Staff Publications

Staff Publications

  • external user (warningwarning)
  • Log in as
  • language uk
  • About

    'Staff publications' is the digital repository of Wageningen University & Research

    'Staff publications' contains references to publications authored by Wageningen University staff from 1976 onward.

    Publications authored by the staff of the Research Institutes are available from 1995 onwards.

    Full text documents are added when available. The database is updated daily and currently holds about 240,000 items, of which 72,000 in open access.

    We have a manual that explains all the features 

Record number 507292
Title Epigenetic inheritance in apomictic dandelions : stress-induced and heritable modifications in DNA methylation and small RNA
Author(s) Preite, V.
Source University. Promotor(en): Wim van der Putten, co-promotor(en): K.J.F. Verhoeven. - Wageningen : Wageningen University - ISBN 9789462578715 - 152
Department(s) Laboratory of Nematology
EPS
Publication type Dissertation, internally prepared
Publication year 2016
Keyword(s) taraxacum officinale - epigenetics - inheritance - apomixis - dna methylation - rna - heritability - stress - epigenetica - overerving - dna-methylering
Categories Genetics (General)
Abstract

Epigenetic variation, such as changes in DNA methylations, regulatory small RNAs (sRNAs) and chromatin modifications can be induced by environmental stress. There is increasing information that such induced epigenetic modifications can be transmitted to offspring, potentially mediating adaptive transgenerational responses to environmental changes. However, it is unclear if this phenomenon is common and relevant for adaptation under natural conditions. My thesis study aimed to examine epigenetic inheritance in common and widespread apomictic dandelions (Taraxacum officinale Wig.). Due to their asexual reproduction mode by producing clonal seeds offspring from seeds are genetically uniform and thus suitable to investigate epigenetic effects that are not confounded with genetic variation.

I exposed apomictic dandelion lineages to drought and salicylic acid (SA) stress, which induces plant defense responses following pathogen attack, and found effects on patterns of DNA methylation up to two stress-free offspring generations after exposure. However, a heritable stress signal was not present in all tests and was stress- and lineage-dependent. Drought stress triggered a weak and lineage-dependent signal that was lost again in the second offspring generation. SA treatment revealed a stress-related increased rate of DNA methylation changes in the two offspring generations, but no stress signal was found in the stressed generation itself. I also observed changes in small RNA production due the drought and SA stress experienced two generations ago. These transgenerational sRNA effects showed association with gene functions related to grandparental drought and SA stress, which suggests functional relevance of the transgenerational effects.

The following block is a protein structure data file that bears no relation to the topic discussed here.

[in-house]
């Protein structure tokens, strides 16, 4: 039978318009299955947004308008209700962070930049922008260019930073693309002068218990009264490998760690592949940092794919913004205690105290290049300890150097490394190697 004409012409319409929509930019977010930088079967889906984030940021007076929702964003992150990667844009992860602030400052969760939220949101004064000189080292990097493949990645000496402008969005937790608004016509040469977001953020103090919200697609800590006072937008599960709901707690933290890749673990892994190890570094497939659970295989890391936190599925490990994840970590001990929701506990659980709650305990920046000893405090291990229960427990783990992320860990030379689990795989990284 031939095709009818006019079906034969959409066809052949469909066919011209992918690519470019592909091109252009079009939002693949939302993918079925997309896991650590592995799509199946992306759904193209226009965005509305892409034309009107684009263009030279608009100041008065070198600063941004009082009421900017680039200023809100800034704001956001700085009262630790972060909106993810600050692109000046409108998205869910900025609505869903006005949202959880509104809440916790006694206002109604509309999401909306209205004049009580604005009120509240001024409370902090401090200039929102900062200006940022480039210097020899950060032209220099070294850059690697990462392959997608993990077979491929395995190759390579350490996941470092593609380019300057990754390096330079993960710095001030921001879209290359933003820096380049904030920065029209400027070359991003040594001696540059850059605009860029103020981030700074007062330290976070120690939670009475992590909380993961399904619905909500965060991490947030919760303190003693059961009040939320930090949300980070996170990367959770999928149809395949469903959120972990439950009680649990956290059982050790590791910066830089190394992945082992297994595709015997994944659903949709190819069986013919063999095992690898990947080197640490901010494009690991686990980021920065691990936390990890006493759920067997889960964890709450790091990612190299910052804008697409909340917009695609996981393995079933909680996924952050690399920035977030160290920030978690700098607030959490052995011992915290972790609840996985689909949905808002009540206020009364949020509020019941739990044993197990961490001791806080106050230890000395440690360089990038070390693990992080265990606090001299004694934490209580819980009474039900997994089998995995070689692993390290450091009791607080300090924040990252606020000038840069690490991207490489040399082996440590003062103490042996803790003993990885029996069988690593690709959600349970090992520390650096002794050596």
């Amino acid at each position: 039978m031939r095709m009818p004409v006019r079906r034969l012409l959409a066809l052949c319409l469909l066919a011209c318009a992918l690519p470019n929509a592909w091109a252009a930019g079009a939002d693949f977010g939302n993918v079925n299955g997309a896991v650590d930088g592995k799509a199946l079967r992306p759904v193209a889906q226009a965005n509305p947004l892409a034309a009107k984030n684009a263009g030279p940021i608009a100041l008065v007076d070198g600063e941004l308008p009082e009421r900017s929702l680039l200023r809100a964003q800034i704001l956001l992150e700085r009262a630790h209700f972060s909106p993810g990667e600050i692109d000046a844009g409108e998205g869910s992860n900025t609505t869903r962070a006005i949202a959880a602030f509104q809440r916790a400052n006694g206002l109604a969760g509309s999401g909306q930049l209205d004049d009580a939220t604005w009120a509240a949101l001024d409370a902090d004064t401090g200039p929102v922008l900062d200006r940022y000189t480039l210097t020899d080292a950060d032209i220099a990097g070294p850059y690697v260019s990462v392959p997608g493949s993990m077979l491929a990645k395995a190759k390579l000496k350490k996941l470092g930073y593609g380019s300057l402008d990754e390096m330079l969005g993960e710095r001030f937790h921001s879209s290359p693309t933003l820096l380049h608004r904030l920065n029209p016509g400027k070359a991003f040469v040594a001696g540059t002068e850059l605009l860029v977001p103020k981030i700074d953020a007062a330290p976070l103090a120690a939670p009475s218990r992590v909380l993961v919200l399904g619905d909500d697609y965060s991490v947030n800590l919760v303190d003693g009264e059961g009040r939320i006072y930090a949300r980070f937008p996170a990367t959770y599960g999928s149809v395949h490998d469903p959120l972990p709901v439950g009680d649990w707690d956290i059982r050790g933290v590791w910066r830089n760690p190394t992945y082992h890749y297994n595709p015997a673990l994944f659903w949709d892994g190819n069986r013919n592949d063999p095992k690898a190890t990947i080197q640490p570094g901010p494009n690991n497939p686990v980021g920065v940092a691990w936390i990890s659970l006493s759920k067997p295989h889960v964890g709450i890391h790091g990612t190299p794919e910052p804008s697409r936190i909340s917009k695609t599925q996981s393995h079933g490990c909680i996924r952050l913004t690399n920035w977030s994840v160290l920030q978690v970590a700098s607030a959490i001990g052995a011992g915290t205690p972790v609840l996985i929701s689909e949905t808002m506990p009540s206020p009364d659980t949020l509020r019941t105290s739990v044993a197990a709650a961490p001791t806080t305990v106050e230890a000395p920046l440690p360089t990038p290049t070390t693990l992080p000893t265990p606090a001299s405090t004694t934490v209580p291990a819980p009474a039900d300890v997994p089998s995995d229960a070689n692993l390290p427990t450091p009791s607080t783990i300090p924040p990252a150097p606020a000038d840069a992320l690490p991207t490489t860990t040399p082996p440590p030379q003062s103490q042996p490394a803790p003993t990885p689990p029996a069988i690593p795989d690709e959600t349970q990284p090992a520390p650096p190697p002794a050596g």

I used a reciprocal transplantation field experiment to investigate whether exposing dandelions to natural field stresses also triggers DNA methylation changes. The experiment revealed evidence of adaptive divergence between the populations, suggesting that non-native habitats are experienced as more stressful. However, under these field conditions no induction-based DNA methylation changes were found that persisted into offspring.

By using AFLP and MS-AFLP screening of natural apomictic dandelion populations across a north-south transect in Europe I examined if natural, heritable DNA methylation variation reflects underlying genetic variation, or if it shows patterns that are not predictable from underlying genetics. I found that a large part of heritable DNA methylation differentiation along the north-south transect was correlated with genetic differentiation. However, a fraction of differentiation in heritable DNA methylation was independent from genetic variation. This suggests a potential of epigenetics to play an evolutionary role independently, at least to some extent, from underlying genetics. Overall, I found indications of epigenetic inheritance in apomictic dandelions. Whether epigenetic variation would result in adaptive phenotypic variation in nature and whether it would persist long enough to play a relevant role in adaptation remains unclear and requires further study.

Comments
There are no comments yet. You can post the first one!
Post a comment
 
Please log in to use this service. Login as Wageningen University & Research user or guest user in upper right hand corner of this page.